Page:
Phoenix Livestock Store Keeps Selling Out Of Ivermectin
With a fourth wave of infections, more Americans are turning to ivermectin, a cheap drug used to kill worms and other parasites in humans and animals. Amy Jonson, vice president of the Western Ranchman, said her Phoenix feed and farm supply store is regularly selling out of ivermectin.
Sept. 14, 2021
SMCC Professor Will Become 4th Black Woman In Space
A 20-year South Mountain Community College professor this week will join her Inspiration4 crewmates aboard the first ever all-civilian spaceflight. Pilot and backup commander Sian Proctor will be only the fourth black woman to travel to space.
Sept. 13, 2021
Scientists Propose Covering Canals With Solar Panels
Researchers in California have come up with an idea they say would save water by preventing evaporation: covering the state’s nearly 4,000 miles of canals with solar panels.
Sept. 13, 2021
New Jewell Parker Rhodes Novel Inspired By Wildfires, Nature
The past few years have seen some of the biggest wildfires in Arizona history, and other states across the West have also been dealing with increasing wildfire activity. It is in that context that author Jewell Parker Rhodes sets her newest young adult novel, "Paradise on Fire."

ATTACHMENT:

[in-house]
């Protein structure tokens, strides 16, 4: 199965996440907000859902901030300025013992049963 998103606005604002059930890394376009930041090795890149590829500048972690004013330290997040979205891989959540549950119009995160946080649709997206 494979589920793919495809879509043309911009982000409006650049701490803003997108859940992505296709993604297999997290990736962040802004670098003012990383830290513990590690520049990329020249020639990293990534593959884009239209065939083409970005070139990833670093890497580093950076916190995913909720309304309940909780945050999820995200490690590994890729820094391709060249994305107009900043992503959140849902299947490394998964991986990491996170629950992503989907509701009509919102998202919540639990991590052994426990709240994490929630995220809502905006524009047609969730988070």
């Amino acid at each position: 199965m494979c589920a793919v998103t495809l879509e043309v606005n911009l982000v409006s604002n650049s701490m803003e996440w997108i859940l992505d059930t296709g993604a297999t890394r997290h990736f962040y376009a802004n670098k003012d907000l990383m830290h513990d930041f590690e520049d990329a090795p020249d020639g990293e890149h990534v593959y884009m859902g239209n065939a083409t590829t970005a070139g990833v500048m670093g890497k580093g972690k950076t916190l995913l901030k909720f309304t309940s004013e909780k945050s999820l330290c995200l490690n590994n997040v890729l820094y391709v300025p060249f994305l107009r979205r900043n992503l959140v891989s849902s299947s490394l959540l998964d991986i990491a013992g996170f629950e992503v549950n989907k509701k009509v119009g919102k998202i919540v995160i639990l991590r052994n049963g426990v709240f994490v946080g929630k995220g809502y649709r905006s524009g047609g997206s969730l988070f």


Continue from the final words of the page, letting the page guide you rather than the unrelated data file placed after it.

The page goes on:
Sept. 13, 2021
Nursing Homes Underreported Early Impact Of COVID-19
An early 2020 gap in federal reporting requirements likely caused officials to miss tens of thousands of U.S. COVID-19 cases and deaths. A new study attempts to fill in that blank.
Sept. 13, 2021
Study: 3 Lung Cancer Subtypes Can Arise Naturally In Nonsmokers
Smoking causes most cases of lung cancer, the leading cause of cancer deaths worldwide. But 10-20% of lung cancer patients have never smoked. New research by the National Cancer Institute shows those cases likely stem from a buildup of natural mutations.
Sept. 13, 2021
2,000+ COVID-19 Patients In Inpatient Beds For 12th Straight Day
Arizona Department of Health Services reported 2,765 new COVID-19 cases and 6 additional deaths on Sunday, continuing a surge that began in July.
Sept. 12, 2021
Chandler City Council OKs Plan To Test Mobile Voting App